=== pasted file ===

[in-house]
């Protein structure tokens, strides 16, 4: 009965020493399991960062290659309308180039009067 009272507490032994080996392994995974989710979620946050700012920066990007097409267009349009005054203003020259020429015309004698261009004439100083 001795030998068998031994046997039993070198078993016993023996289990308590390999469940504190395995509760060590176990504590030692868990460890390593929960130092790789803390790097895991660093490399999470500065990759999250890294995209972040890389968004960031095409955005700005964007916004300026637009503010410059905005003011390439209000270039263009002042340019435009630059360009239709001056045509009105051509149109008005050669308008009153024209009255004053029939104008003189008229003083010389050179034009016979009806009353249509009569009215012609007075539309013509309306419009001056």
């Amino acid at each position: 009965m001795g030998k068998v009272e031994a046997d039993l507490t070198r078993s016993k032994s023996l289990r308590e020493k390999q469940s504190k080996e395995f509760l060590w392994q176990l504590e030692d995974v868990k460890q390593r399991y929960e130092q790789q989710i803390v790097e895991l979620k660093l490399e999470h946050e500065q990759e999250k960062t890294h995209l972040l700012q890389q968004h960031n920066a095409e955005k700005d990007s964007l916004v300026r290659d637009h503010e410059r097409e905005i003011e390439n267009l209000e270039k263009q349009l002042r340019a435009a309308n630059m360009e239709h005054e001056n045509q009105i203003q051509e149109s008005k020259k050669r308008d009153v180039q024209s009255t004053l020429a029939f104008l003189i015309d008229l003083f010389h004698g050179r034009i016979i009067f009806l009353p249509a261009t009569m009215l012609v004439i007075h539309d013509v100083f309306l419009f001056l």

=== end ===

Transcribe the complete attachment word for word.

[in-house]
């Protein structure tokens, strides 16, 4: 009965020493399991960062290659309308180039009067 009272507490032994080996392994995974989710979620946050700012920066990007097409267009349009005054203003020259020429015309004698261009004439100083 001795030998068998031994046997039993070198078993016993023996289990308590390999469940504190395995509760060590176990504590030692868990460890390593929960130092790789803390790097895991660093490399999470500065990759999250890294995209972040890389968004960031095409955005700005964007916004300026637009503010410059905005003011390439209000270039263009002042340019435009630059360009239709001056045509009105051509149109008005050669308008009153024209009255004053029939104008003189008229003083010389050179034009016979009806009353249509009569009215012609007075539309013509309306419009001056």
């Amino acid at each position: 009965m001795g030998k068998v009272e031994a046997d039993l507490t070198r078993s016993k032994s023996l289990r308590e020493k390999q469940s504190k080996e395995f509760l060590w392994q176990l504590e030692d995974v868990k460890q390593r399991y929960e130092q790789q989710i803390v790097e895991l979620k660093l490399e999470h946050e500065q990759e999250k960062t890294h995209l972040l700012q890389q968004h960031n920066a095409e955005k700005d990007s964007l916004v300026r290659d637009h503010e410059r097409e905005i003011e390439n267009l209000e270039k263009q349009l002042r340019a435009a309308n630059m360009e239709h005054e001056n045509q009105i203003q051509e149109s008005k020259k050669r308008d009153v180039q024209s009255t004053l020429a029939f104008l003189i015309d008229l003083f010389h004698g050179r034009i016979i009067f009806l009353p249509a261009t009569m009215l012609v004439i007075h539309d013509v100083f309306l419009f001056l």